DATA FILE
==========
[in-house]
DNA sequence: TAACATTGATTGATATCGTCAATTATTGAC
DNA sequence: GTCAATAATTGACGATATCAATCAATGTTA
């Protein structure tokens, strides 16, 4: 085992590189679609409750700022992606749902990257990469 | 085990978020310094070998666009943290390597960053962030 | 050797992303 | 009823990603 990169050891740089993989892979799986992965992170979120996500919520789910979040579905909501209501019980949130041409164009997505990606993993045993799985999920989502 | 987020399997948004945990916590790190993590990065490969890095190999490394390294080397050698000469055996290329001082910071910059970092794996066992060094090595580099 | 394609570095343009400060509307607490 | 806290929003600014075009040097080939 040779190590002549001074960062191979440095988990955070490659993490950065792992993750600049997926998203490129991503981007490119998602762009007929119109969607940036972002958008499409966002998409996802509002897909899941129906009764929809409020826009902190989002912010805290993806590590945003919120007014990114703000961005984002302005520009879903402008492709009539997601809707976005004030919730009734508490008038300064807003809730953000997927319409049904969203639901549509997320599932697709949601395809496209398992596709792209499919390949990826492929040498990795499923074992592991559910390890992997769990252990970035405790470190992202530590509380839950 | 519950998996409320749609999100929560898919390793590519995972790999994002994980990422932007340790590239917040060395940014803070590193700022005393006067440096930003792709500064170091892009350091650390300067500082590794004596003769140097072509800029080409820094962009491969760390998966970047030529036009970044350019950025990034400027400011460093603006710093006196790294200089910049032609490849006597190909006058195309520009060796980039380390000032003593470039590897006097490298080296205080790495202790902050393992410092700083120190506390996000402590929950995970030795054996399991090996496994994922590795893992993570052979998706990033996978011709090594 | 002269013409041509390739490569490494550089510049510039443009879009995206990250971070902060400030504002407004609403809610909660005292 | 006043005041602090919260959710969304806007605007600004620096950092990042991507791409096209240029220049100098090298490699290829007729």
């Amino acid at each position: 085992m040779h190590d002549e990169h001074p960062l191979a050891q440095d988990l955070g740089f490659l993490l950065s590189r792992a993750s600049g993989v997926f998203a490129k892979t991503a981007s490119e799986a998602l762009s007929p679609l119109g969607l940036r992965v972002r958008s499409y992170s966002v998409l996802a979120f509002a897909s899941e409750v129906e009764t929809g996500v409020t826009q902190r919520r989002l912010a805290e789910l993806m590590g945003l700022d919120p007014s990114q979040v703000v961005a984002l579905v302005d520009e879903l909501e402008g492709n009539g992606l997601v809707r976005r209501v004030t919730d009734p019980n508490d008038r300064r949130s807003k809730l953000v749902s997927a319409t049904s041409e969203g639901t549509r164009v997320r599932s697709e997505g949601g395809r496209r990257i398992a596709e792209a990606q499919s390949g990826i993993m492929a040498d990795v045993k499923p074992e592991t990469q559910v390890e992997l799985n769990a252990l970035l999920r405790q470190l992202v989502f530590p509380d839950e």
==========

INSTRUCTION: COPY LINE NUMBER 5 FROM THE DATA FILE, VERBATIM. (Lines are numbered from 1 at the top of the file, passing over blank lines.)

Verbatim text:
């Amino acid at each position: 085992m040779h190590d002549e990169h001074p960062l191979a050891q440095d988990l955070g740089f490659l993490l950065s590189r792992a993750s600049g993989v997926f998203a490129k892979t991503a981007s490119e799986a998602l762009s007929p679609l119109g969607l940036r992965v972002r958008s499409y992170s966002v998409l996802a979120f509002a897909s899941e409750v129906e009764t929809g996500v409020t826009q902190r919520r989002l912010a805290e789910l993806m590590g945003l700022d919120p007014s990114q979040v703000v961005a984002l579905v302005d520009e879903l909501e402008g492709n009539g992606l997601v809707r976005r209501v004030t919730d009734p019980n508490d008038r300064r949130s807003k809730l953000v749902s997927a319409t049904s041409e969203g639901t549509r164009v997320r599932s697709e997505g949601g395809r496209r990257i398992a596709e792209a990606q499919s390949g990826i993993m492929a040498d990795v045993k499923p074992e592991t990469q559910v390890e992997l799985n769990a252990l970035l999920r405790q470190l992202v989502f530590p509380d839950e």